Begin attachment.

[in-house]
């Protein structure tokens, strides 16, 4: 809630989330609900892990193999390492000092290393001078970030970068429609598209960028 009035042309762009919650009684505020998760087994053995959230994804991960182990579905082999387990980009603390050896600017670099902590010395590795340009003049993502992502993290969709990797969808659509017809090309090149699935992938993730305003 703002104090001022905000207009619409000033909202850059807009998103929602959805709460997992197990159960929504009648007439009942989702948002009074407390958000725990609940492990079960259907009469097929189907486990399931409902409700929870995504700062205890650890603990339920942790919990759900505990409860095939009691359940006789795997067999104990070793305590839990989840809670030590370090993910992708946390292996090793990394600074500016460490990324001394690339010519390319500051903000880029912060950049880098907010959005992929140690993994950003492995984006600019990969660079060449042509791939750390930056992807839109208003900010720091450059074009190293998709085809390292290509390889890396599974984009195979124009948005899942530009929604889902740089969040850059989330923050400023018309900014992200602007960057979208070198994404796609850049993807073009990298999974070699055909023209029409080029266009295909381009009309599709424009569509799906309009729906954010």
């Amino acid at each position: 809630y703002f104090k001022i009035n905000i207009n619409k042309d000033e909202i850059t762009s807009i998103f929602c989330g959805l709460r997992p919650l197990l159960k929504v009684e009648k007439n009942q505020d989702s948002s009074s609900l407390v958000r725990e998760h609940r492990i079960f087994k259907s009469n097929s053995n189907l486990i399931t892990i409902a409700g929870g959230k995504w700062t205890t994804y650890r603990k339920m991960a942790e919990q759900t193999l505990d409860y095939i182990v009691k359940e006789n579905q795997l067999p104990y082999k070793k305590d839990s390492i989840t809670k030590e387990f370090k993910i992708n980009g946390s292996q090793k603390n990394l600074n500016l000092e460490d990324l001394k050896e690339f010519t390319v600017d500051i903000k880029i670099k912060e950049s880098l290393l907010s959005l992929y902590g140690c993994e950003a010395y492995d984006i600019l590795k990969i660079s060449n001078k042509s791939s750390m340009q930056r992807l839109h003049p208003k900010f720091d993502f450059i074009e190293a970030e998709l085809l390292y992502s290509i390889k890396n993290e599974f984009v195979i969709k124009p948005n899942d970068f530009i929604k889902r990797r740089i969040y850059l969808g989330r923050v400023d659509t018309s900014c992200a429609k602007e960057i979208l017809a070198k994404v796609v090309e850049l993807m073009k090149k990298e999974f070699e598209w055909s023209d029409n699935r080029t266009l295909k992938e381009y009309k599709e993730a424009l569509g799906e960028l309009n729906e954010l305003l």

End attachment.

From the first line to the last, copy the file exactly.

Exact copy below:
[in-house]
């Protein structure tokens, strides 16, 4: 809630989330609900892990193999390492000092290393001078970030970068429609598209960028 009035042309762009919650009684505020998760087994053995959230994804991960182990579905082999387990980009603390050896600017670099902590010395590795340009003049993502992502993290969709990797969808659509017809090309090149699935992938993730305003 703002104090001022905000207009619409000033909202850059807009998103929602959805709460997992197990159960929504009648007439009942989702948002009074407390958000725990609940492990079960259907009469097929189907486990399931409902409700929870995504700062205890650890603990339920942790919990759900505990409860095939009691359940006789795997067999104990070793305590839990989840809670030590370090993910992708946390292996090793990394600074500016460490990324001394690339010519390319500051903000880029912060950049880098907010959005992929140690993994950003492995984006600019990969660079060449042509791939750390930056992807839109208003900010720091450059074009190293998709085809390292290509390889890396599974984009195979124009948005899942530009929604889902740089969040850059989330923050400023018309900014992200602007960057979208070198994404796609850049993807073009990298999974070699055909023209029409080029266009295909381009009309599709424009569509799906309009729906954010």
């Amino acid at each position: 809630y703002f104090k001022i009035n905000i207009n619409k042309d000033e909202i850059t762009s807009i998103f929602c989330g959805l709460r997992p919650l197990l159960k929504v009684e009648k007439n009942q505020d989702s948002s009074s609900l407390v958000r725990e998760h609940r492990i079960f087994k259907s009469n097929s053995n189907l486990i399931t892990i409902a409700g929870g959230k995504w700062t205890t994804y650890r603990k339920m991960a942790e919990q759900t193999l505990d409860y095939i182990v009691k359940e006789n579905q795997l067999p104990y082999k070793k305590d839990s390492i989840t809670k030590e387990f370090k993910i992708n980009g946390s292996q090793k603390n990394l600074n500016l000092e460490d990324l001394k050896e690339f010519t390319v600017d500051i903000k880029i670099k912060e950049s880098l290393l907010s959005l992929y902590g140690c993994e950003a010395y492995d984006i600019l590795k990969i660079s060449n001078k042509s791939s750390m340009q930056r992807l839109h003049p208003k900010f720091d993502f450059i074009e190293a970030e998709l085809l390292y992502s290509i390889k890396n993290e599974f984009v195979i969709k124009p948005n899942d970068f530009i929604k889902r990797r740089i969040y850059l969808g989330r923050v400023d659509t018309s900014c992200a429609k602007e960057i979208l017809a070198k994404v796609v090309e850049l993807m073009k090149k990298e999974f070699e598209w055909s023209d029409n699935r080029t266009l295909k992938e381009y009309k599709e993730a424009l569509g799906e960028l309009n729906e954010l305003l």